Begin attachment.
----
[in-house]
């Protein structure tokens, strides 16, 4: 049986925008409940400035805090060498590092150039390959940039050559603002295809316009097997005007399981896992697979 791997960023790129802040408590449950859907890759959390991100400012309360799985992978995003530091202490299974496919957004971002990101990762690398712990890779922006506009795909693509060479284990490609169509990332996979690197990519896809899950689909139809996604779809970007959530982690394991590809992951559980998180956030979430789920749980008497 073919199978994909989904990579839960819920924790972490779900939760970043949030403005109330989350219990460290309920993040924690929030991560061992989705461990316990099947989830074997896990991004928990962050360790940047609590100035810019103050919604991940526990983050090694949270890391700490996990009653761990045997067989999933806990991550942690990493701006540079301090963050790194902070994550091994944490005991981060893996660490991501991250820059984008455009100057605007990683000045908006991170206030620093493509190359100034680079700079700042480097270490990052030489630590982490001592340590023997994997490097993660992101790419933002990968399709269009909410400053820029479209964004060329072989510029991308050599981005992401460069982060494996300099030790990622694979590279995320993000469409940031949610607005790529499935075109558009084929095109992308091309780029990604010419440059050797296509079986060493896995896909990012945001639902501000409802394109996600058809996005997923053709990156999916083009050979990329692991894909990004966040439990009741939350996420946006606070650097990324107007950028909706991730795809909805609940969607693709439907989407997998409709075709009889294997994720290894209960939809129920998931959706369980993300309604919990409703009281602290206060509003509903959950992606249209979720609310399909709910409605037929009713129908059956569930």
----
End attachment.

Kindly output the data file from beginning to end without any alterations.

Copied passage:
[in-house]
């Protein structure tokens, strides 16, 4: 049986925008409940400035805090060498590092150039390959940039050559603002295809316009097997005007399981896992697979 791997960023790129802040408590449950859907890759959390991100400012309360799985992978995003530091202490299974496919957004971002990101990762690398712990890779922006506009795909693509060479284990490609169509990332996979690197990519896809899950689909139809996604779809970007959530982690394991590809992951559980998180956030979430789920749980008497 073919199978994909989904990579839960819920924790972490779900939760970043949030403005109330989350219990460290309920993040924690929030991560061992989705461990316990099947989830074997896990991004928990962050360790940047609590100035810019103050919604991940526990983050090694949270890391700490996990009653761990045997067989999933806990991550942690990493701006540079301090963050790194902070994550091994944490005991981060893996660490991501991250820059984008455009100057605007990683000045908006991170206030620093493509190359100034680079700079700042480097270490990052030489630590982490001592340590023997994997490097993660992101790419933002990968399709269009909410400053820029479209964004060329072989510029991308050599981005992401460069982060494996300099030790990622694979590279995320993000469409940031949610607005790529499935075109558009084929095109992308091309780029990604010419440059050797296509079986060493896995896909990012945001639902501000409802394109996600058809996005997923053709990156999916083009050979990329692991894909990004966040439990009741939350996420946006606070650097990324107007950028909706991730795809909805609940969607693709439907989407997998409709075709009889294997994720290894209960939809129920998931959706369980993300309604919990409703009281602290206060509003509903959950992606249209979720609310399909709910409605037929009713129908059956569930």